Well, Jonathan Lebed is back. The young man who was a one-kid stock-fraud army in the view of the SEC -- which accused him of netting $272,000 by buying stocks and hyping them on the Net -- is again pushing stocks. But this time, there's a crucial difference. Lebed insists that while he is indeed promoting microcap stocks on his Web site, in e-mail spams, and on message boards, he no longer takes positions in them unless they are clearly disclosed. Pumping without dumping, in other words. Which is not to say that he is even the slightest bit bothered by all that SEC fuss. Says Lebed: "I never thought there was anything wrong with what I did."
That's debatable -- but not his ability to turn his little-league infamy into the beginnings of a career. Since graduating from high school last year, he has established a stock promotion Web site, lebed.biz, and an investor-relations firm, Lebed & Lara LLC, that is steadily acquiring a clientele of small companies. (The "Lara" is a slightly older high school buddy, who signed the requisite legal papers before Lebed turned 18.) The Web site, started in February, is doing well. Lebed says it has more than 100 clients who pay $200 a year or $50 for a trial month.
Lebed's ventures are running so smoothly that he has time for a political career. He is running for township council in Cedar Grove, which has a nonpartisan election on May 13. If he wins he will likely be the only New Jersey politician with spiked hair and skin piercings -- and a movie deal. Screenplay completed, star TBA. "I believe in moving forward and stepping on to bigger and bigger things," he says.
Modesty is not one of Lebed's more obvious virtues. But he has a downright Puritan work ethic. He reports for work every day to Lebed & Lara's offices, which are provided by a client, mPhase Technologies Inc. (XDSL
), as partial compensation for investor-relations work. mPhase's chief executive, who hired Lebed, was said to be out of the country and unreachable. Its chief financial officer, Martin Smiley, says he doesn't know what Lebed does for mPhase: "He runs an investor-relations firm, and basically that's about what I know about Jon."
Lebed views a possible college career as unnecessary for his future advancement. And he may have a point: How many recent college grads own public-relations firms? And how many are superb stockpickers? Or at least, so says lebed.biz. "Jonathan Lebed is very excited about many of the picks he has made so far in February and March," his site proclaimed the other day. "He has discovered several unknown undervalued stocks that he believes have the potential to triple within the next 6 to 12 months."
Most, but not all, of the stocks promoted on lebed.biz are microcaps that sometimes move when hyped -- a tendency that drew the SEC's wrath in 2000. Microcaps are also the specialty of Lebed & Lara, and its clients are frequently pumped in lebed.biz's e-mailed alerts. In one recent missive, Lebed told his subscribers that "Monday I am doing an interview in NYC with BusinessWeek, which will be appearing in the magazine very shortly. I am going to be discussing [a microcap client of Lebed & Lara] in the article which I believe will take off to over $1 in the upcoming months." It went on to disclose Lebed & Lara's compensation -- "$5,000 cash and a $10,200 home automation system."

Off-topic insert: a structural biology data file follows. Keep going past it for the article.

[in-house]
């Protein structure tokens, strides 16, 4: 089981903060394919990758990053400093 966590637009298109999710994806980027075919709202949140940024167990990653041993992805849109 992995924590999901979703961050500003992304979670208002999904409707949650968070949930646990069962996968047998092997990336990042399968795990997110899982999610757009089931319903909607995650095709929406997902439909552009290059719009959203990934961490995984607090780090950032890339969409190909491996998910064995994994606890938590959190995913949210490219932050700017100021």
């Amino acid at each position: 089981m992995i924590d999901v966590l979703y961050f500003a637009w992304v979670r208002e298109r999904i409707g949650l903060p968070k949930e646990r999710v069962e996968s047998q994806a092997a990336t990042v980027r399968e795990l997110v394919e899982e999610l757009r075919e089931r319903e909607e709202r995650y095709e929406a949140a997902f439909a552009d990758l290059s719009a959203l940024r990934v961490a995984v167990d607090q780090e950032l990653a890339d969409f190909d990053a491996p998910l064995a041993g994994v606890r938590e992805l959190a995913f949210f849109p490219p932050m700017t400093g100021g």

Lebed, who says that he consulted several securities lawyers before starting the site, says he saw nothing wrong with the e-mail reference -- even though it implies that a microcap stock might be mentioned in a forthcoming issue of BusinessWeek. "It's not a public statement -- it's just to my members," says Lebed. "I like to keep them up to date on any kind of news story that I'm in." But a public post in the Lycos Finance message boards, purportedly written by a satisfied customer of lebed.biz, sings the praises of the Web site and its stocks, and says Lebed would "be in BusinessWeek soon." Lebed says the post was actually written by one of several high school friends whom he pays to publicize his site.
Well, Lebed certainly is honest -- a trait valued in the corporate world. And as his various ventures gather steam, he is raising his public profile. He is giving interviews again, after a long period of Garbo-like reclusiveness that followed the initial publicity, which included a prominent role in a Michael Lewis book. (It is described on lebed.biz, none too accurately, as the "book that was written about Jonathan Lebed.") He is already old enough to have regrets: He turned down an invitation from Talk magazine editor Tina Brown to attend a 2001 conference of "innovators and navigators" in Santa Barbara, Calif. But there will be other conferences, other opportunities. "It depends on what I want to concentrate on -- business or politics," says Lebed. "Most likely, it will be business. I want to build a giant billion-dollar corporation, or if politics interests me more, I want to become a senator or something one day."
Perhaps SEC chairman would be an even better goal. After all, if it weren't for the feds, he would be just another teenager with a computer and modem. By Gary Weiss in New York